Every sighting of traffic going to the game necessitated a sharp turn of direction to try and get there first, including one into a dead end and another out into some unmarked scrubland populated only by giant prickly pear cactus and lizards. At every screeching turn, Carol in the back and me in the front were bombarded by pens, notebooks, magazines, bits of paper and various other detritus as the contents of the car moved about seemingly with a life of their own. Still, at 19.15 we arrived at the ground or at least the entrance to the official car park, having squeezed past no end of queuing cars and worried looking pedestrians, only for Bjorn to start rummaging around the car looking for his Maltese FA pass. Unsurprisingly, he couldn’t find it in the jumble. He was very well known he said for never being able to find things and with the state of the inside of his car, we believed him.
He somehow managed to blag his way into the main car park though and dropped us off at the entrance to the separate VIP car park with instructions to meet him there as soon as the game finished. We left him desperately trying to find his VIP pass and also a handful of tickets he had promised to some visiting foreign football coaches who were by now anxiously surrounding the little car. We hurried around the ground and made our way into the newest part of it, the Millennium Stand for which we had bought our tickets the day before. So late were we that we missed the team announcements and the total lack of a programme or anything left us totally in the dark about who was playing ? Pretty obviously Buzzer wasn’t though and the game started in such dire fashion it made the previous one in Budapest look like a classic !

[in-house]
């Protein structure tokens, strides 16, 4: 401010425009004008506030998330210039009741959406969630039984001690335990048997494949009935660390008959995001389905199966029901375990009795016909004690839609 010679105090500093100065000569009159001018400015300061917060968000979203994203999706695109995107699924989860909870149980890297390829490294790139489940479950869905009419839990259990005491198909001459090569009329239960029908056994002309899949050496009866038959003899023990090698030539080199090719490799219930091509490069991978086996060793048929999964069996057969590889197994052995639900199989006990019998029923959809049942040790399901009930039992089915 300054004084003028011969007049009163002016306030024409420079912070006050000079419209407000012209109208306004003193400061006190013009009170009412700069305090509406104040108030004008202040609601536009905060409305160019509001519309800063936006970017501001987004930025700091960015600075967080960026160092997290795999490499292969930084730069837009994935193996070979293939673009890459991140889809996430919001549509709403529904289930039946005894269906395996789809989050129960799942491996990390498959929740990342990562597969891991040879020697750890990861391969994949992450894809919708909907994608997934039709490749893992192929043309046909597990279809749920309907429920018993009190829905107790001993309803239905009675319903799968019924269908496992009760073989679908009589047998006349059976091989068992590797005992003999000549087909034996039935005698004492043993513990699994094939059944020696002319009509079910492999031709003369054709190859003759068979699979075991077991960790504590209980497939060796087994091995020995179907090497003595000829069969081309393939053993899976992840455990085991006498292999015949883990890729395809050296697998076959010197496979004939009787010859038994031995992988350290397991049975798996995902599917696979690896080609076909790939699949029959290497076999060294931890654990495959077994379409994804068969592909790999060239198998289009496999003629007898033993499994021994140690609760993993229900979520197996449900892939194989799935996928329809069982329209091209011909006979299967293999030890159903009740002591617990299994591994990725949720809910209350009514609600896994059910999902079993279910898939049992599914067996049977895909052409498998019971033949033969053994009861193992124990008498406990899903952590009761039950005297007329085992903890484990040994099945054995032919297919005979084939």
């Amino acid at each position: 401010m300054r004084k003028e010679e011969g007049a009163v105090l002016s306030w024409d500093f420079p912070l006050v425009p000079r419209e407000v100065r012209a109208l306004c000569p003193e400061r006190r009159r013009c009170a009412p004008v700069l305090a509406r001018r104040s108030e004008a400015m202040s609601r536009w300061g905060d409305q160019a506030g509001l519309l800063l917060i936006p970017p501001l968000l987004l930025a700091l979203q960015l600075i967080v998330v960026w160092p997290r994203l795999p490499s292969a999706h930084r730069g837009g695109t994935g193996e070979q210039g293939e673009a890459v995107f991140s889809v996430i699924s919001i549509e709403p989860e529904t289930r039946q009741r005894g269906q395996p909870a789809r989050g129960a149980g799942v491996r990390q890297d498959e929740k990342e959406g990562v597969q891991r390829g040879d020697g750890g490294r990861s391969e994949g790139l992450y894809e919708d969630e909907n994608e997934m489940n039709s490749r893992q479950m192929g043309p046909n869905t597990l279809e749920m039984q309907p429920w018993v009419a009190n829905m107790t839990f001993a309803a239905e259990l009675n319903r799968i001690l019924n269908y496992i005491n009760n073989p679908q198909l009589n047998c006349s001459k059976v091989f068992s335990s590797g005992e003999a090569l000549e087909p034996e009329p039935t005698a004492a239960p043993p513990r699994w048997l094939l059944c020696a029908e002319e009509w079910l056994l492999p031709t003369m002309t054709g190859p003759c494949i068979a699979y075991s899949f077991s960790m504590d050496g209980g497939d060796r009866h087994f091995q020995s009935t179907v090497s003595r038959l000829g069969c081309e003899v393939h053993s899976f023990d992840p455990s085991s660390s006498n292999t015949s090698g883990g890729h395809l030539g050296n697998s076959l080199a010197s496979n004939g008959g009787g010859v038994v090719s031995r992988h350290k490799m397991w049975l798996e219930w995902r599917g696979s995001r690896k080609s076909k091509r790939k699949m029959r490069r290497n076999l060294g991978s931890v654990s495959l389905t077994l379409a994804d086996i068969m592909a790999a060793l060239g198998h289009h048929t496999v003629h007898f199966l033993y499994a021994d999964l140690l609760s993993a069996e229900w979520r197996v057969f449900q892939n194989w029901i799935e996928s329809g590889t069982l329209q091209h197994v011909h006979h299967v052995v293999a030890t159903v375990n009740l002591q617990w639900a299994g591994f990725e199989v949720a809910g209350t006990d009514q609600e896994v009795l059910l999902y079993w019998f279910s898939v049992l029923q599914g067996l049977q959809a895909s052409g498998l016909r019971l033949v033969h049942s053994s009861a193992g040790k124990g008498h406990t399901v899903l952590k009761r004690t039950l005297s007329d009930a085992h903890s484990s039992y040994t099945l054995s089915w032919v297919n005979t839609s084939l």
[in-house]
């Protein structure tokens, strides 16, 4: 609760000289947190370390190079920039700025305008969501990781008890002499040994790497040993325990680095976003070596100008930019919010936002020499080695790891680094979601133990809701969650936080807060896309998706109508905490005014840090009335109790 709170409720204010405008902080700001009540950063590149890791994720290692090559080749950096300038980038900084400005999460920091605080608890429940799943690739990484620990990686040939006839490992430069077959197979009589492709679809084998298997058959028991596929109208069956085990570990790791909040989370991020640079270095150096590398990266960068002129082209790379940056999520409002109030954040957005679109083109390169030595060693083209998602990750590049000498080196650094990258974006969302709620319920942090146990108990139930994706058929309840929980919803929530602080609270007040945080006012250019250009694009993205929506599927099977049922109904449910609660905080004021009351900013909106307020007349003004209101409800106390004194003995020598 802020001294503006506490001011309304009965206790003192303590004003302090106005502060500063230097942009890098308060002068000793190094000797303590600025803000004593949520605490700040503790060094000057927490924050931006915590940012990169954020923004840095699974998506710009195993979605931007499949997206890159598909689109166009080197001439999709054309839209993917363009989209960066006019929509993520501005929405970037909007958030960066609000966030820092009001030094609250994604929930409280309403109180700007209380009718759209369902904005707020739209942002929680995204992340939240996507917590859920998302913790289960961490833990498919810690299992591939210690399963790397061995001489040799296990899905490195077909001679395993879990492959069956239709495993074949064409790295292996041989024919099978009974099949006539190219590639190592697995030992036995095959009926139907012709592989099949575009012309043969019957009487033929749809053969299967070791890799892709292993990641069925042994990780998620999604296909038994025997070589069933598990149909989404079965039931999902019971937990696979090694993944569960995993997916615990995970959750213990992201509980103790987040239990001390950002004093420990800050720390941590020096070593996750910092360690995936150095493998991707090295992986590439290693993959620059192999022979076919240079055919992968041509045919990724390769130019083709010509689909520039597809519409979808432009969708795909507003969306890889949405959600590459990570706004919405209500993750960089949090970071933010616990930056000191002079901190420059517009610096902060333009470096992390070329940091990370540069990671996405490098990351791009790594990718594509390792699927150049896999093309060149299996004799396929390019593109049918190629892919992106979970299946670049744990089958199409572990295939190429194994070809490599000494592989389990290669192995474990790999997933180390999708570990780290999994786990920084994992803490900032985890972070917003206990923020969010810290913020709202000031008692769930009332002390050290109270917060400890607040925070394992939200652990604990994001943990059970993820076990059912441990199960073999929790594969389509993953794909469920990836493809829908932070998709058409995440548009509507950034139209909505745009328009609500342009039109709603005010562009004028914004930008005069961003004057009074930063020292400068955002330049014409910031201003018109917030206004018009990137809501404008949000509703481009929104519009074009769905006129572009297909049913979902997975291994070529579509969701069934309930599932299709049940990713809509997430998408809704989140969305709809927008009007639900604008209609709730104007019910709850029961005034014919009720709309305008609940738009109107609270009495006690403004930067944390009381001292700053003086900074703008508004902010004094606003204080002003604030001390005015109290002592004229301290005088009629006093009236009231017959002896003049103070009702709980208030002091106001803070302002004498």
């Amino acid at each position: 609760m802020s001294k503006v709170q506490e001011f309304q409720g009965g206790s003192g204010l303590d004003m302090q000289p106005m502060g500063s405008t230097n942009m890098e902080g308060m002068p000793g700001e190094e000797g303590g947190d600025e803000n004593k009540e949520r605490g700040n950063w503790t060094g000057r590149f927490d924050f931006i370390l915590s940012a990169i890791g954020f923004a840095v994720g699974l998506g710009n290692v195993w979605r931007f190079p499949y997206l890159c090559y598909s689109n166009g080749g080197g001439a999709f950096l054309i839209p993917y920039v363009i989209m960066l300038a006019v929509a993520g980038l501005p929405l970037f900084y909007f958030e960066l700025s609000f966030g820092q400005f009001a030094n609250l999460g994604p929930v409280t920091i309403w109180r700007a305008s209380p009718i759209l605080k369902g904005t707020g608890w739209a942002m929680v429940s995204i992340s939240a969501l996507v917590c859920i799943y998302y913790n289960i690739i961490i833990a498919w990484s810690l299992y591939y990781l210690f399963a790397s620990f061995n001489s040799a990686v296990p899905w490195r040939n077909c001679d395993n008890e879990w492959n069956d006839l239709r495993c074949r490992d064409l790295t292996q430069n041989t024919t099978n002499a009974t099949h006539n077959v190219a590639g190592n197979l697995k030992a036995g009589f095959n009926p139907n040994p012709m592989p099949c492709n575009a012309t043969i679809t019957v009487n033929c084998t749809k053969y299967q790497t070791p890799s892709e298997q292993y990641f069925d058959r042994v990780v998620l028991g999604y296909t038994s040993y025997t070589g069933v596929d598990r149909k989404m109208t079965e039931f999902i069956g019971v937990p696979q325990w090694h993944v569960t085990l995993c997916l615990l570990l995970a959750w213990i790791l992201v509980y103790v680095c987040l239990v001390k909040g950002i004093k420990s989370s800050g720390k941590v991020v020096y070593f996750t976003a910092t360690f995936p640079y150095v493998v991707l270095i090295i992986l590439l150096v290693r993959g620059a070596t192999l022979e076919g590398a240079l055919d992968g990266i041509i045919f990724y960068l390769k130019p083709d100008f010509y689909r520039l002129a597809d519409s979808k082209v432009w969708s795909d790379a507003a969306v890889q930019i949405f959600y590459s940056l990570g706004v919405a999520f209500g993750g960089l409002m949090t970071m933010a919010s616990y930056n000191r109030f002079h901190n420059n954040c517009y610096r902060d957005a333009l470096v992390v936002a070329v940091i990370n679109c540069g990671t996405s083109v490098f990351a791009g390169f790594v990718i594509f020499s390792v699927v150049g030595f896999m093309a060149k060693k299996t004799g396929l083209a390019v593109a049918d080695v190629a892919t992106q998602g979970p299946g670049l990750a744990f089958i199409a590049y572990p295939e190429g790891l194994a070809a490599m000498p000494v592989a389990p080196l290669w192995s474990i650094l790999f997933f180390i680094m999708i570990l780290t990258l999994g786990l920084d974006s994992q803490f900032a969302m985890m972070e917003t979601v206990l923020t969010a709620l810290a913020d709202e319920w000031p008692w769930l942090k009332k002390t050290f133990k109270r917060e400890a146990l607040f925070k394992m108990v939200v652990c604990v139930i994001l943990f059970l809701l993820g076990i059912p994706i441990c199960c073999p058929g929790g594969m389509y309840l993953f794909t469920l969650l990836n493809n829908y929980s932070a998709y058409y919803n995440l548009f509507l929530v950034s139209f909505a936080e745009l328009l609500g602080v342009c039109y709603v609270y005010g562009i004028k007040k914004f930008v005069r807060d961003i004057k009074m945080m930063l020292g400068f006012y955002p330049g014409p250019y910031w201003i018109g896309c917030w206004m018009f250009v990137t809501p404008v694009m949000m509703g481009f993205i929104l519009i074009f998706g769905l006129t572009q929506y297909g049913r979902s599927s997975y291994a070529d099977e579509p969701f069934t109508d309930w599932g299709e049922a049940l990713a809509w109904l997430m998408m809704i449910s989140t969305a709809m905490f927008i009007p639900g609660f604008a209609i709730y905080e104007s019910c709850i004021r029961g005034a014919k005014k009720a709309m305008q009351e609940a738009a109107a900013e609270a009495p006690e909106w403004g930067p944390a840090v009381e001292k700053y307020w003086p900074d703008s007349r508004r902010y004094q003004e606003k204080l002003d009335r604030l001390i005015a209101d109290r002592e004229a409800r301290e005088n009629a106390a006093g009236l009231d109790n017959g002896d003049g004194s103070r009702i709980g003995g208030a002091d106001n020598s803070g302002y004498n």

But lo and behold after twenty three minutes a miracle occurred, Hungary scored a goal. A well worked move resulted in one of the Hungarian players nodding the ball back across goal and big Sandor Torghelle of European giants FC Augsberg, crashed his header past the Maltese goalie. We knew it was him cos they put his name up on the very small but very bright electronic scoreboard behind the goal. This was better we thought, although there was very little sign of any other threats to either goal before half time.
At half time we got to have a good look around the stadium and both agreed what a nice one it was. It might be right in the middle of nowhere and very probably the hardest to get to (and even more, from) international ground in the world but it was quite smart if small. Fairly new-ish looking, it was only one single tier all around except for the main stand opposite us where a roof extended over the top of two tiers it contained. There were quite a few executive boxes, mainly empty it has to be said, at the back of the uncovered Millennium Stand we were in and both ends were just uncovered rows of red and white bucket seats. To our left we were entertained throughout by the band of what is called the ‘South End Core’ or what we would call ‘the mob’. They were very good though bashing out song after song despite the dire football being played out in front of them. There was a tall single poled floodlight at each corner and the already mentioned small but useful electronic scoreboard above the fairly well populated South End. I reckon the ground held about 15,000 packed full and it certainly wasn’t that. The official attendance was put at a slightly disappointing (or so said the next day’s papers) 4,797 (Part Three to follow)